Partly as a result of all the additional money held by households and businesses, CPI inflation is accelerating, as I discussed with 4BC’s Scott Emerson last month (see When home owners can expect an interest rate rise), and that will push up interest rates. The outlook for interest rates is the topic of the Brisbane Club’s Economics in Conversation event at the Brisbane Club, on Post Office Square in the CBD, next Wednesday 23 February at 5pm. I’ll be speaking on the economic outlook and likely interest rate movements alongside my colleagues Brendan Markey-Towler and Nick Johnson. 

None of this is to deny the disruption and hardship caused by omicron in the very short-term. CCIQ’s most recent Pulse Survey, conducted over the heavily disrupted month of January, was reported by the Courier-Mail as finding confidence is As bad as lockdown: Business confidence at drastically low levels. I’m expecting that plunge in business confidence was only for a very short period. The CCIQ result may have been reasonable, but it was only applicable for a very short period of time and doesn’t tell us much about the outlook for the rest of the year. That said, as I mentioned to the ABC, it’s hard to know what will happen in Winter if we have simultaneous COVID and flu waves.   

Other indicators are much more encouraging about the economic outlook than CCIQ’s Pulse indicator. For instance, NAB’s Monthly Business Survey reported that while omicron did reduce business activity in January, business confidence actually rebounded in January after it fell in December following the initial omicron outbreak (see chart below). NAB reported:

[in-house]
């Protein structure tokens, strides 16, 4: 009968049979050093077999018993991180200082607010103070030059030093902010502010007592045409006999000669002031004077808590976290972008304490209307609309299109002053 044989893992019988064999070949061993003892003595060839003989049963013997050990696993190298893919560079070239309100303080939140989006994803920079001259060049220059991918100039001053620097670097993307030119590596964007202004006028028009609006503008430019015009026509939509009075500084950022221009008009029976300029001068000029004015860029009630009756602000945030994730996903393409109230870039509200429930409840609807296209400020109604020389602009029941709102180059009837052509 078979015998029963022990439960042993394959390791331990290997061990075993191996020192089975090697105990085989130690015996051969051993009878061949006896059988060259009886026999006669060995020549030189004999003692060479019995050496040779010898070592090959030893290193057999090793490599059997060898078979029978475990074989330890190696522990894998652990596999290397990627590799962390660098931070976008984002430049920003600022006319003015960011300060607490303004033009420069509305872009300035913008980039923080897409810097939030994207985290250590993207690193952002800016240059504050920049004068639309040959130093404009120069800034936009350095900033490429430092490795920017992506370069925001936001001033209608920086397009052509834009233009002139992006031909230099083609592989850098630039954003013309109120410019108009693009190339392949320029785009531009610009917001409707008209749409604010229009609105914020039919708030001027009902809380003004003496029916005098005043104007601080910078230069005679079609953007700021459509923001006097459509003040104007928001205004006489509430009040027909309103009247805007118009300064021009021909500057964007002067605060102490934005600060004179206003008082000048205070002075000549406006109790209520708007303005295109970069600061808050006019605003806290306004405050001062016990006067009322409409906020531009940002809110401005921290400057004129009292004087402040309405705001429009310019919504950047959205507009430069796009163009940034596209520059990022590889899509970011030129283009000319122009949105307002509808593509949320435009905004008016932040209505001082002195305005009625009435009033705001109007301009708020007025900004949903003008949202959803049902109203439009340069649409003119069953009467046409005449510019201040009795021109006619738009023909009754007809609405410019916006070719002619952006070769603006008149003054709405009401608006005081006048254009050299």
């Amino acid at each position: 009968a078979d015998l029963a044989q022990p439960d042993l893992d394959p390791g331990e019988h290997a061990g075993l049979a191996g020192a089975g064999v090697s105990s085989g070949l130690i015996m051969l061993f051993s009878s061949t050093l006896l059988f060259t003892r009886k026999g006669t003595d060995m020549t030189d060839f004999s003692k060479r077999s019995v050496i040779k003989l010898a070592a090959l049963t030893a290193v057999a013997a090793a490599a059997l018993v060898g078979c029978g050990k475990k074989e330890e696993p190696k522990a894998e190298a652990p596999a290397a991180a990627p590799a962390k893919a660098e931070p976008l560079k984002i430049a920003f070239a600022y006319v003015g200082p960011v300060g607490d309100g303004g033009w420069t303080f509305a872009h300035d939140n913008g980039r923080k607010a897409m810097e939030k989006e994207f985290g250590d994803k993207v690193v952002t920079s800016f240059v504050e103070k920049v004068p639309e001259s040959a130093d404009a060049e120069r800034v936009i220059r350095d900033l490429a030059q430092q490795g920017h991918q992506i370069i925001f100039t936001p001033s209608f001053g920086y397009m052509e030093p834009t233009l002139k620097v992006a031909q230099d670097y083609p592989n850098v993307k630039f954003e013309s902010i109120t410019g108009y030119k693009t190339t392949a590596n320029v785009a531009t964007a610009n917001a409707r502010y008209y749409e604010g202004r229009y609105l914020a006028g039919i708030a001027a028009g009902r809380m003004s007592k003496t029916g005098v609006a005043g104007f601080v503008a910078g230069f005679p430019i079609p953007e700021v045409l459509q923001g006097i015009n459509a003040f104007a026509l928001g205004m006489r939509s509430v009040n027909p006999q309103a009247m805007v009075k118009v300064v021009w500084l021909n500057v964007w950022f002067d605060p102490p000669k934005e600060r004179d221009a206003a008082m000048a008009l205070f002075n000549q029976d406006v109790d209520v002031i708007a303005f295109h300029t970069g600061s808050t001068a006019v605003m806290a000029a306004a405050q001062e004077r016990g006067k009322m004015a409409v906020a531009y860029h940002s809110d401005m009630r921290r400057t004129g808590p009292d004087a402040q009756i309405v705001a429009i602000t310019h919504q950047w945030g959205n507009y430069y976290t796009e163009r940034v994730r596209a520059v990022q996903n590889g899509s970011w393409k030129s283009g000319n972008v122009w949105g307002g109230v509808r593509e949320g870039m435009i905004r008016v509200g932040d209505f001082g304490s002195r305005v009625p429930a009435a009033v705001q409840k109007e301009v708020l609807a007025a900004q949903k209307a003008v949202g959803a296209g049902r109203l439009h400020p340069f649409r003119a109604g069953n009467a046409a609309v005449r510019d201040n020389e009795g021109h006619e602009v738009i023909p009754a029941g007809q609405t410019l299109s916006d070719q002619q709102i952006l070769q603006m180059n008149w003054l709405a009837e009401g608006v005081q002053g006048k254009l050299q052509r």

The confidence rebound signals that, despite the disruption, firms were optimistic that the outbreak would be short-lived, and consistent with this, forward orders remained steady.

NAB data show business confidence as above the neutral reading of 0 in January in Queensland and Australia (on a national-average basis). Also, I should note the Financial Review today reported CEOs ‘very optimistic’ about 2022.    

It’s difficult to know how to reconcile the NAB and CCIQ survey results. Possibly the discrepancy has to do with different compositions of businesses undertaking the surveys, with SMEs more affected by the omicron outbreak making up a larger share of the CCIQ survey sample.